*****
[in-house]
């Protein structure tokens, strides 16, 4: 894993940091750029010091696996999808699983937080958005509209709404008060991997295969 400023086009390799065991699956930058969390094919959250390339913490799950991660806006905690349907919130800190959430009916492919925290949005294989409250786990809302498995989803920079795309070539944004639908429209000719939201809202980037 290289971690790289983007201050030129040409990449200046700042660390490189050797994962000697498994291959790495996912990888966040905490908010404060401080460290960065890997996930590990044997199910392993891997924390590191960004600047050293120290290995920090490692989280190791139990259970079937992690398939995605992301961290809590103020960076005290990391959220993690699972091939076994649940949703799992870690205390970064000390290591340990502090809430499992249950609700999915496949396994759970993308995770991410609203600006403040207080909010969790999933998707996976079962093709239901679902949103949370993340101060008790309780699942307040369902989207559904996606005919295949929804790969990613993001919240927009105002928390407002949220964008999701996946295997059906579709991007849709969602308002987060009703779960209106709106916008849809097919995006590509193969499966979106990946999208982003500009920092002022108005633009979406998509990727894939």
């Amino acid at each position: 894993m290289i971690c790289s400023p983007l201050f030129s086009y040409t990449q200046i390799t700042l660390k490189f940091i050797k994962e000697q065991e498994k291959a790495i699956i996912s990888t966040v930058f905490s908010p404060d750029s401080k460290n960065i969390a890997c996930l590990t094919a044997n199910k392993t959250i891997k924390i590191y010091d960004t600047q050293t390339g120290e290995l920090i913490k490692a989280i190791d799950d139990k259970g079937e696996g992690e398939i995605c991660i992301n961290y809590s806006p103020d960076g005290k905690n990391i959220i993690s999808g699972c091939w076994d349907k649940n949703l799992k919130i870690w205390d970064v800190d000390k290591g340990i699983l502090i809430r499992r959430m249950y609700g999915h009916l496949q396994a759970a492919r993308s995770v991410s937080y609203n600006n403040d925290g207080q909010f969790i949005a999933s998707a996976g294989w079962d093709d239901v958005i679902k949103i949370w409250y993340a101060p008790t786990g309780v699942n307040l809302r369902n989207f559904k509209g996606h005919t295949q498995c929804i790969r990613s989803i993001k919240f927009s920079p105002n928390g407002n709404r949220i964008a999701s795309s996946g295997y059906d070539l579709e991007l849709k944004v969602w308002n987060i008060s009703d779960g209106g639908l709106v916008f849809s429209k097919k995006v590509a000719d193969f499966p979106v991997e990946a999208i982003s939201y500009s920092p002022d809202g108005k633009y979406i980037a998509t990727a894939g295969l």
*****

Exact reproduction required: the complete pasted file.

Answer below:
[in-house]
């Protein structure tokens, strides 16, 4: 894993940091750029010091696996999808699983937080958005509209709404008060991997295969 400023086009390799065991699956930058969390094919959250390339913490799950991660806006905690349907919130800190959430009916492919925290949005294989409250786990809302498995989803920079795309070539944004639908429209000719939201809202980037 290289971690790289983007201050030129040409990449200046700042660390490189050797994962000697498994291959790495996912990888966040905490908010404060401080460290960065890997996930590990044997199910392993891997924390590191960004600047050293120290290995920090490692989280190791139990259970079937992690398939995605992301961290809590103020960076005290990391959220993690699972091939076994649940949703799992870690205390970064000390290591340990502090809430499992249950609700999915496949396994759970993308995770991410609203600006403040207080909010969790999933998707996976079962093709239901679902949103949370993340101060008790309780699942307040369902989207559904996606005919295949929804790969990613993001919240927009105002928390407002949220964008999701996946295997059906579709991007849709969602308002987060009703779960209106709106916008849809097919995006590509193969499966979106990946999208982003500009920092002022108005633009979406998509990727894939």
């Amino acid at each position: 894993m290289i971690c790289s400023p983007l201050f030129s086009y040409t990449q200046i390799t700042l660390k490189f940091i050797k994962e000697q065991e498994k291959a790495i699956i996912s990888t966040v930058f905490s908010p404060d750029s401080k460290n960065i969390a890997c996930l590990t094919a044997n199910k392993t959250i891997k924390i590191y010091d960004t600047q050293t390339g120290e290995l920090i913490k490692a989280i190791d799950d139990k259970g079937e696996g992690e398939i995605c991660i992301n961290y809590s806006p103020d960076g005290k905690n990391i959220i993690s999808g699972c091939w076994d349907k649940n949703l799992k919130i870690w205390d970064v800190d000390k290591g340990i699983l502090i809430r499992r959430m249950y609700g999915h009916l496949q396994a759970a492919r993308s995770v991410s937080y609203n600006n403040d925290g207080q909010f969790i949005a999933s998707a996976g294989w079962d093709d239901v958005i679902k949103i949370w409250y993340a101060p008790t786990g309780v699942n307040l809302r369902n989207f559904k509209g996606h005919t295949q498995c929804i790969r990613s989803i993001k919240f927009s920079p105002n928390g407002n709404r949220i964008a999701s795309s996946g295997y059906d070539l579709e991007l849709k944004v969602w308002n987060i008060s009703d779960g209106g639908l709106v916008f849809s429209k097919k995006v590509a000719d193969f499966p979106v991997e990946a999208i982003s939201y500009s920092p002022d809202g108005k633009y979406i980037a998509t990727a894939g295969l």